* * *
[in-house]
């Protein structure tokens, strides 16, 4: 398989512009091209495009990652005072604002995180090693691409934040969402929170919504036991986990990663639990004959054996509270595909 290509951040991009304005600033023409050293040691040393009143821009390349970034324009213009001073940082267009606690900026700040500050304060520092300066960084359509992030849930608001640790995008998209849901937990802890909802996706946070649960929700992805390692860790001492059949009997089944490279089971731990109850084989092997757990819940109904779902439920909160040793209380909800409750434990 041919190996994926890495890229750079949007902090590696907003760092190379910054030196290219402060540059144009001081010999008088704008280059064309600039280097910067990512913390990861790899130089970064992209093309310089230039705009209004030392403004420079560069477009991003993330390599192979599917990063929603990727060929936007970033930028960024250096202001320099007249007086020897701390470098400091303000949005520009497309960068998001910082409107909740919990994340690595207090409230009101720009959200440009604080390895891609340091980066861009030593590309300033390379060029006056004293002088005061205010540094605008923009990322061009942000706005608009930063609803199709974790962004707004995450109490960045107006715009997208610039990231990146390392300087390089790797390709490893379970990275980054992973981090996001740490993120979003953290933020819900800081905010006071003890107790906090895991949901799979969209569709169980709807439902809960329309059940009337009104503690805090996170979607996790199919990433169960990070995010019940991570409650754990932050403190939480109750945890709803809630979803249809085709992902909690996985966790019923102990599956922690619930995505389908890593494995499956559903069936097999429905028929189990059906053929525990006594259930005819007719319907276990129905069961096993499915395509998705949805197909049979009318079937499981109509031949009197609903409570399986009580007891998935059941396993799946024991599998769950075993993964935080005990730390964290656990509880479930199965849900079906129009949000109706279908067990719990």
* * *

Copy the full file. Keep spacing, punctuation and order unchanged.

[in-house]
């Protein structure tokens, strides 16, 4: 398989512009091209495009990652005072604002995180090693691409934040969402929170919504036991986990990663639990004959054996509270595909 290509951040991009304005600033023409050293040691040393009143821009390349970034324009213009001073940082267009606690900026700040500050304060520092300066960084359509992030849930608001640790995008998209849901937990802890909802996706946070649960929700992805390692860790001492059949009997089944490279089971731990109850084989092997757990819940109904779902439920909160040793209380909800409750434990 041919190996994926890495890229750079949007902090590696907003760092190379910054030196290219402060540059144009001081010999008088704008280059064309600039280097910067990512913390990861790899130089970064992209093309310089230039705009209004030392403004420079560069477009991003993330390599192979599917990063929603990727060929936007970033930028960024250096202001320099007249007086020897701390470098400091303000949005520009497309960068998001910082409107909740919990994340690595207090409230009101720009959200440009604080390895891609340091980066861009030593590309300033390379060029006056004293002088005061205010540094605008923009990322061009942000706005608009930063609803199709974790962004707004995450109490960045107006715009997208610039990231990146390392300087390089790797390709490893379970990275980054992973981090996001740490993120979003953290933020819900800081905010006071003890107790906090895991949901799979969209569709169980709807439902809960329309059940009337009104503690805090996170979607996790199919990433169960990070995010019940991570409650754990932050403190939480109750945890709803809630979803249809085709992902909690996985966790019923102990599956922690619930995505389908890593494995499956559903069936097999429905028929189990059906053929525990006594259930005819007719319907276990129905069961096993499915395509998705949805197909049979009318079937499981109509031949009197609903409570399986009580007891998935059941396993799946024991599998769950075993993964935080005990730390964290656990509880479930199965849900079906129009949000109706279908067990719990």